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April 26, 2013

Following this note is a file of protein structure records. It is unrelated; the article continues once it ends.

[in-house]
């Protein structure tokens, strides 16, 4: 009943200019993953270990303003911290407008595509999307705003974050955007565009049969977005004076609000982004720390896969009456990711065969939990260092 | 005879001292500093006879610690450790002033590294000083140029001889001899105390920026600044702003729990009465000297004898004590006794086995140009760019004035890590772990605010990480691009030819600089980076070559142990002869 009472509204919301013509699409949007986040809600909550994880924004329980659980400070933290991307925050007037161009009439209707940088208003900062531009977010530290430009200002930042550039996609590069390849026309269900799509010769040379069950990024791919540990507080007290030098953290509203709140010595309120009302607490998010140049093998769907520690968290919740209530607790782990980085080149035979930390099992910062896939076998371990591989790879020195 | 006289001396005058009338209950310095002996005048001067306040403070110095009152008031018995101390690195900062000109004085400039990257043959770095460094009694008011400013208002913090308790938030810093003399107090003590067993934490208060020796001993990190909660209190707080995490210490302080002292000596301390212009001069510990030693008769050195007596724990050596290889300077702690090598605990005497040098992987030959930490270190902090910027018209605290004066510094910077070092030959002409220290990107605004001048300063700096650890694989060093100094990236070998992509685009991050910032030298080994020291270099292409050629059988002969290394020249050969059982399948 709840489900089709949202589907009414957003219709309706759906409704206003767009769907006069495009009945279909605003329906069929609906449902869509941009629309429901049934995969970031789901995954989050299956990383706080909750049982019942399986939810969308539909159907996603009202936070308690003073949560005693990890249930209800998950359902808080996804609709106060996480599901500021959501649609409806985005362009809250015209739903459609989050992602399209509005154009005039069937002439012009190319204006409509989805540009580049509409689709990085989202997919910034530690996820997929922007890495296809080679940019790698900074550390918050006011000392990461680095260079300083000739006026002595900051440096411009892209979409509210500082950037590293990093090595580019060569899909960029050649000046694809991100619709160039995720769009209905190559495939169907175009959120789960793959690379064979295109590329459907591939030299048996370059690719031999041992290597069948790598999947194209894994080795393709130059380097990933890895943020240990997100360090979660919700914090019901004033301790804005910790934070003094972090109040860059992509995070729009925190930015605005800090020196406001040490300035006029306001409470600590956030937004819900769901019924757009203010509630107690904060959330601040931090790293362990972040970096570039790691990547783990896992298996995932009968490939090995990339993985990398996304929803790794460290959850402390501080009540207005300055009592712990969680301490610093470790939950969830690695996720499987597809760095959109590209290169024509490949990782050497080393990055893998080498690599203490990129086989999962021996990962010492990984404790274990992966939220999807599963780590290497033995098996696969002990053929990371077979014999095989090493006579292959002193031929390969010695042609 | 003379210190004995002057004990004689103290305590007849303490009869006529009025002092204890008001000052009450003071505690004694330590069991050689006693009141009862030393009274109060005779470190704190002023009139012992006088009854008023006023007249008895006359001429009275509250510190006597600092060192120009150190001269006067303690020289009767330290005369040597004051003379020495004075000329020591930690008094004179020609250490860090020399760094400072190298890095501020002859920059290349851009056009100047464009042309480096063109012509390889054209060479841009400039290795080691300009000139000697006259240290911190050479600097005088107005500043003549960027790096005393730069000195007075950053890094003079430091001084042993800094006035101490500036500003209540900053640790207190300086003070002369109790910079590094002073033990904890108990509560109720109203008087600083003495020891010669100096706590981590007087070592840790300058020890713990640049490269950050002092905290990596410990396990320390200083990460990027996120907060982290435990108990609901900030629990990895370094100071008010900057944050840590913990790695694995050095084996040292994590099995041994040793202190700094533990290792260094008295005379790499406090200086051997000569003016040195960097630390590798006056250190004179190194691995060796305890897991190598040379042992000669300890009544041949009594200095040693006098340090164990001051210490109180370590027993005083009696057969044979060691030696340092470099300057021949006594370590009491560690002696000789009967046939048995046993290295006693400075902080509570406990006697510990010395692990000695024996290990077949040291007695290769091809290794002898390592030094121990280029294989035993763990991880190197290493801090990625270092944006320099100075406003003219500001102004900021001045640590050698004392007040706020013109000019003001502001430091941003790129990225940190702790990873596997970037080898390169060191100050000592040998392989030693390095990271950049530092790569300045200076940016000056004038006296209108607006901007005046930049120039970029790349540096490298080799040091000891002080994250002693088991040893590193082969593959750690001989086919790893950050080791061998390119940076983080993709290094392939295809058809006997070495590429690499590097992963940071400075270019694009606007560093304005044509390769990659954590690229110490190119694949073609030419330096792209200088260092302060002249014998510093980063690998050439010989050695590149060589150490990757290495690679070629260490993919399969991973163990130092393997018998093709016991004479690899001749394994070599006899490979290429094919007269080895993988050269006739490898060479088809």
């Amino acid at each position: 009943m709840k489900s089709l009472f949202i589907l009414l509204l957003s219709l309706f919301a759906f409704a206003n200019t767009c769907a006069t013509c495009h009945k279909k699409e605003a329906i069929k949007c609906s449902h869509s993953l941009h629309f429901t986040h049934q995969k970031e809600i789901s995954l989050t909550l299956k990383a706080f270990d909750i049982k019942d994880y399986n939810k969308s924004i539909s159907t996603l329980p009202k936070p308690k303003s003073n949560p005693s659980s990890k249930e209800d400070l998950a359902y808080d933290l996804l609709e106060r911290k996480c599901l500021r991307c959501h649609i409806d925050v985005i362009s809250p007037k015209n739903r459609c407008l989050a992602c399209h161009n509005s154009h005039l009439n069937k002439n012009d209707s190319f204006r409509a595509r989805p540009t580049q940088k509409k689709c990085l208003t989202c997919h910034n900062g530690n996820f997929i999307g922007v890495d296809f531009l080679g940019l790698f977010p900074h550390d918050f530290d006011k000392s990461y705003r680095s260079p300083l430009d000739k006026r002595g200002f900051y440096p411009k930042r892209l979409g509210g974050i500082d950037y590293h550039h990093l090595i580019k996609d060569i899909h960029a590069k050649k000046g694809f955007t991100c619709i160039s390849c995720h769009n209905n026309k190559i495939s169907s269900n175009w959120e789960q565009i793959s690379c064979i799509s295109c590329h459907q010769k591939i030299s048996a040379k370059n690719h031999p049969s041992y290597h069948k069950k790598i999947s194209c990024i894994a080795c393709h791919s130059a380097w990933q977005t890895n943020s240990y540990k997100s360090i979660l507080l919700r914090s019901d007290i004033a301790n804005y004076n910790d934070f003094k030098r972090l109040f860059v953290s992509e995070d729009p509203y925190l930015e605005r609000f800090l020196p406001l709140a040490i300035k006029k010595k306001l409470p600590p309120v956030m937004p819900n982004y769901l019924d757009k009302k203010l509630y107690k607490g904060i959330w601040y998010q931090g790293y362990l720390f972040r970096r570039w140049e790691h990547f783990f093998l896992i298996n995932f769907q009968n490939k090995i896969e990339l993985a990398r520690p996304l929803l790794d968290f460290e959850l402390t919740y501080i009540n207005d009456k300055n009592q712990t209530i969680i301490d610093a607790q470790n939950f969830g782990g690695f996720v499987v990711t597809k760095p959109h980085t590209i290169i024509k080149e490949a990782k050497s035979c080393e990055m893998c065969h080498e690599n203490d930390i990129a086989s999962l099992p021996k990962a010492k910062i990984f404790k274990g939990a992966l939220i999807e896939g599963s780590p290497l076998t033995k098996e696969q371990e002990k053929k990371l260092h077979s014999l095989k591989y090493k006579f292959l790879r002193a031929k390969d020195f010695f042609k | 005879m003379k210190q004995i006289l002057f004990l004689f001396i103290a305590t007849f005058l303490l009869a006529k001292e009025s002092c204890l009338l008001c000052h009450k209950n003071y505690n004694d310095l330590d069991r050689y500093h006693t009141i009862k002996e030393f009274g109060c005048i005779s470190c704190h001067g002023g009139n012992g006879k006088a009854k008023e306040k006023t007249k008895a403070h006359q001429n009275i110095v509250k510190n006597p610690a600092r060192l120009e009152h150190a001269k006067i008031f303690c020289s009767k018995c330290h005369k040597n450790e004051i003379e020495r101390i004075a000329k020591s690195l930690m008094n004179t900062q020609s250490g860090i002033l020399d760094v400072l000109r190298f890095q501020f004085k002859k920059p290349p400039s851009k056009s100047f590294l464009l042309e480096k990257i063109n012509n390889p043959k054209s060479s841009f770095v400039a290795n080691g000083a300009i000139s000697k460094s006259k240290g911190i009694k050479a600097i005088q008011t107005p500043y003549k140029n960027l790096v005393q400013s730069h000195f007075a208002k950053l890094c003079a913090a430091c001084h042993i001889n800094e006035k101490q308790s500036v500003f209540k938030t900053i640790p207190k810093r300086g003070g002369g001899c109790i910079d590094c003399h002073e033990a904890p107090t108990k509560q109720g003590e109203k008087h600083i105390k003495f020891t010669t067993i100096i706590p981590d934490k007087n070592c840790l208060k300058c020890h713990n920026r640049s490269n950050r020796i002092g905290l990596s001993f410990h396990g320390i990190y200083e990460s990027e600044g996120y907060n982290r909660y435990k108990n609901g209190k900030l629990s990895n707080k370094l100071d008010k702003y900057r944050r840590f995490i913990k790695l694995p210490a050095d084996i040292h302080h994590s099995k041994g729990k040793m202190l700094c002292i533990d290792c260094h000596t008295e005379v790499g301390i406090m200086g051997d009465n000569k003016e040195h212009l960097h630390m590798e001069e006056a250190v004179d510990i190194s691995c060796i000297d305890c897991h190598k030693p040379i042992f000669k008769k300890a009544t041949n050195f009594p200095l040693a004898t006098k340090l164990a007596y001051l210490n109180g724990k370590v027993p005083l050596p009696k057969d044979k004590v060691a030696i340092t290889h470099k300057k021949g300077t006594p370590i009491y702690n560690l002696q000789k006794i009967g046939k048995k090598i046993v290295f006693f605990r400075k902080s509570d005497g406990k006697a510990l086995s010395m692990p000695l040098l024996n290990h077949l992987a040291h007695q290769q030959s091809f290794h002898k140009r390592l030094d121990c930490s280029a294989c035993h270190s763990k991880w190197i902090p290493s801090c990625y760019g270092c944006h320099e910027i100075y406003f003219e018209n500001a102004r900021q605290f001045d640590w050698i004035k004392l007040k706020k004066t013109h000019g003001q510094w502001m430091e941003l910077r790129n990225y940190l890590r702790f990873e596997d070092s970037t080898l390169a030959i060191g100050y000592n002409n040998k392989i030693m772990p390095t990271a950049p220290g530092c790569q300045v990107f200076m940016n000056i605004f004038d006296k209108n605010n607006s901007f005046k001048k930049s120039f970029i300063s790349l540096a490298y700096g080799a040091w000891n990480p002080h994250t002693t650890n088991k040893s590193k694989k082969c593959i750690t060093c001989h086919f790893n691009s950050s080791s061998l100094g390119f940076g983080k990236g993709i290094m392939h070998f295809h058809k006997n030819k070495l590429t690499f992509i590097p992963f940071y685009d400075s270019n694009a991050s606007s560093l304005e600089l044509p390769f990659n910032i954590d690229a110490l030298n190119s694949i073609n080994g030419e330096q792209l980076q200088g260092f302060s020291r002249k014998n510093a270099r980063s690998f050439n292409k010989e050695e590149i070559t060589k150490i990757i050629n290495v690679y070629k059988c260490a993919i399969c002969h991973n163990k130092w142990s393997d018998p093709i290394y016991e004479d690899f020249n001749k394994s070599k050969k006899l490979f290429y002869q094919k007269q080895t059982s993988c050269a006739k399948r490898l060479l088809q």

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PAGE 10A HERITAGE FLORIDA JEWISH NEWS, APRIL 26, 2013 When you're a Jew in a glass box, who brings the Windex? By Edmon J. Rodman j, the Jewish news weekly of Northern California Get out your squeegees and glass cleaner. In Berlin, Jews are being put on display in a transparent box, and you might want a clear view. Called "Jews in a Show- case," the exhibit, which runs through August, invites a Jew to sit and answer questions. It's part of an exhibition called "The Whole Truth ... every- thing you always wanted to know about Jews" that opened at the Jewish Museum Berlin last month. "At selected times, a Jew- ish guest will take a seat in a showcase and will--if desired--react to visitors' questions and comments," says the museum's website. The museum is confident By Alex Traiman questions about Judaism and being Jewish will be asked, "the FAQs, the difficult ques- tions, the funny questions, the clever questions, and the questions that really have no answer." Perhaps, in this setting, it's too much to expect answers to the imponderables. Butwould an answer to, "How much chocolate syrup does it take to make a decent egg cream?" be out of the question? Museum visitors searching for the "whole truth," says the site, now have the opportunity to "confront their confused feelings about Jews." Of course, by this point you are probably experienc- ing "confused feelings" about whoever thought this up-- but leaving that aside for a moment--can you imagine what it might be like sitting in that box? According to Fox News, several of the volunteers for the exhibit, including both German Jews and Israelis living in Berlin, said, "The experience in the box is little different from what they go through as Jews living in the country that produced the Nazis." "With so few of us, you almost inevitably feel like an exhibition piece," volunteer Leeor Englander said. "Once you've been 'outed' as a Jew, you always have to be the ex- pert and answer all questions regarding anything related to religion, Israel, the Holocaust and so on." Sound familiar? At times, many of us have already found ourselves un- comfortably put on the hot seat as the office, school or even neighborhood "Jew," and I am wondering if ritualizing the exchange by adding a confined space is really that far from our experience. People do sometimes try to box us in. "Do Jews celebrate Thanks- giving?" I was once asked in a publisher's office. "Why don't Jews believe in Christ?" I recall being asked by a friend in high school. "Is that hut you're building in your backyard for a luau?" I recall being asked by a neighbor who had seen me put palm fronds on the roof of my sukkah. Understandably, within days of the opening, the show people are calling "Jew in the Box" had a lot of people asking questions--none of them funny. "Shame! How would you like an exhibit in the U.S. called 'German in a box' or 'Christian in a box'?" asked Jeri Roth Fink on Facebook. In its defense, the museum makes the point that "The Jews in Germany, who have played a prominent role over the past few decades and are seen by many as a symbol of the millions murdered in the Holocaust, are already treated as specimens under glass." Since I too sometimes feel like a Jewish specimen, I wondered if the next time I knew one of those "Jewish questions" was coming, if imagining sitting in a glass box could finally help me to escape it. "Is there a reason why Jews are the people of the book?" I might be asked, seated in the Jewish glass box. "Yes, we write and win awards for so many of them," I might answer, cleaning the window with a shpritz of Windex, the better to eye my questioner. "Do Jews drink?!' I might be asked as a follow-up. "Why, did you bring me something?" I would respond, typically, with another ques- tion. "Are all Jews rich?" "Rich in seeing the pos- sibilities of most every situa- tion," I would answer. "Why are Jews so bent on repairing the world?" "We are well-equipped for the job," I would answer, pull- ing out a hammer. Edmon J. Rodman is a columnist who writes on Jewish life from Los Angeles. For more Rodman, visit his "Guide for the Jewplexed" blog at http://www.virtualje- Israeli economy, stable during global crisis, could be disturbed by budget deficit Yonatan Sindel/Flash90 Stanley Fischer, the Gov- ernor of the Bank of Israel, leaves after a meeting at the Prime Minister's Office in Jerusalem, March 17, 2013. Fischer, who will leave his position in a few months, has stewarded the Israeli economy through an era of stability amid a global crisis. While the Israeli economy has managed to steadily weather the global finan- cial crisis of recent years, a growing budget deficit now threatens to disturb the rela- tive economic stability of the past several years. Freshman KnessetMember and newly minted Finance Minister Yair Lapid must now attempt to raise government revenues by increasing taxes and slashing expenditures in order to close sizeable gaps in the 2013 budget. The uncomfortable mea- sures, and remaining budget shortfalls, leave many wor- rying about the state of the economy, just months before economic oracle Stanley Fischer leaves his post as Iongtime governor of the Bank of Israel. "The state of the economy is good certainly as compared to other advanced economies," Edward Offenbacher, Director of Monetary/Finance Divi- Offenbacher has worked at the bank for more than 30 years, following a stint at the U.S. Federal Reserve. "We're not growing as fast as we were in the period of 2004 to 2010," he said. "But we're doing as well as could be expected based on the circumstances in the world. By and large, our situation is better than in almost all comparable countries." According to Offenbacher, there are two major compo- nents to the Israeli govern- ment's budget deficit. The first is that the amounts of tax revenues the government collected in 2012 were sig- nificantly lower than initially forecasted. The second component is that the 2013 budget has significant increases in ex- penditures, including com- mitments to increase wages for teachers and doctors. Additional expenditures were made based on the recommen- dations of the Trachtenberg committee which attempted to ease economic burdens Yesh Atid Party New Israeli Finance Min- ister Yair Lapid, who faces a budget deficit as a primary challenge for the current Israeli economy. on young working couples, following the social protests of the summer of 2011. "The government made a lot of commitments for ex- penditures which were under- taken without considering the overall budget implications. Plus, in the defense ministry therewere some overruns. So the expenditures were higher than planned," Offenbacher said. In order to balance the budget, Lapid has started warning the public to prepare for a number of cuts that will need to be adopted. Several pundits have referred to the cuts as "austerity measures." Yet according to Often- bacher, the word austerity may be inappropriate as the situation in Israel is not nearly as alarming as the financial crises currently plaguing many countries in Europe. "The magnitude of the measures needed to bring the budget back into proportion are far less than we've heard about in European countries, like Ireland or Greece," Of- fenbacher said. Lapid is scheduled to meet with Fischer in the coming days to discuss his plan to balance the budget. It is be- ing reported that in addition to sweeping cuts and planned tax increases, Lapid will seek Fischer's support to loosen the sion of the Bank of Israel's Research Department, told budget constraints placed on the government, by easing a "fiscal rule" that directly links government expenditures and debt to projected economic growth. In other words, Lapid may attempt to pass a budget with a deficit that is larger than the government has previously agreed upon--a step that may make it even more difficult to close the gap in the years ahead. Carrying a larger debt burden could hurt Israel's overall economic standing. Offenbacher explained that this fiscal rule--adopted to curtail government debt relative to the economy--has gained Israel "tremendous credibility and admiration within the investment com- munity." Violating its own budgetary policy by acting against the fiscal rule could send signals of irresponsibility to foreign investors and affect Israel's standing with major ratings agencies. "Israel's central bank has a formal role as an advisor to the government on economic issues including the budget," THE ,.PACT OF [women] I M M EAS 0 RABLE THE IMPACT OF [Hadassa00] ENDLESS This Mothe(s Day, honor all the women in your life and make an everlasting impact. Give a Life Membership for $212. Enroll at or call 800.664.5646 This offer is valid January 1-December 31, 2013. A portion of the Life Membership enrollment fee is allocated for a subscription to Hadassah Magazine. In keeping with IRS regulations, membership dues/enrollment fees are not considered to be tax-deductible contributions. 2013 Hadassah, Tne Women's Zionist Organization of America, Inc. Hadassah is a registered trademark of Hadassah, he Women's Zionist Organization of America. Inc. said Offenbacher. "But ulti- mately, the authority over the budget rests with the Finance Ministry." In addition to the budget gap, the Israeli economy is being challenged by growing income inequality--an issue that has been receiving a great deal of public attention. Sala- ries for members of Israel's upper class are grossly out of proportion with those of poor, and even with the salaries of middle class families. "There is no consensus on how income inequality affects a nation's overall growth, or inflation," Offen- bacher said. "But there is a growing sense that in terms of economic efficiency and economic performance that income inequality doesn't help. There is also a feeling, in my own opinion, that there is an issue of justice with the great disparity in incomes. "The question is whether the middle class is paying too much of the burden," he said. One of the reported mea- sures Lapid is now con- Economy on page 15A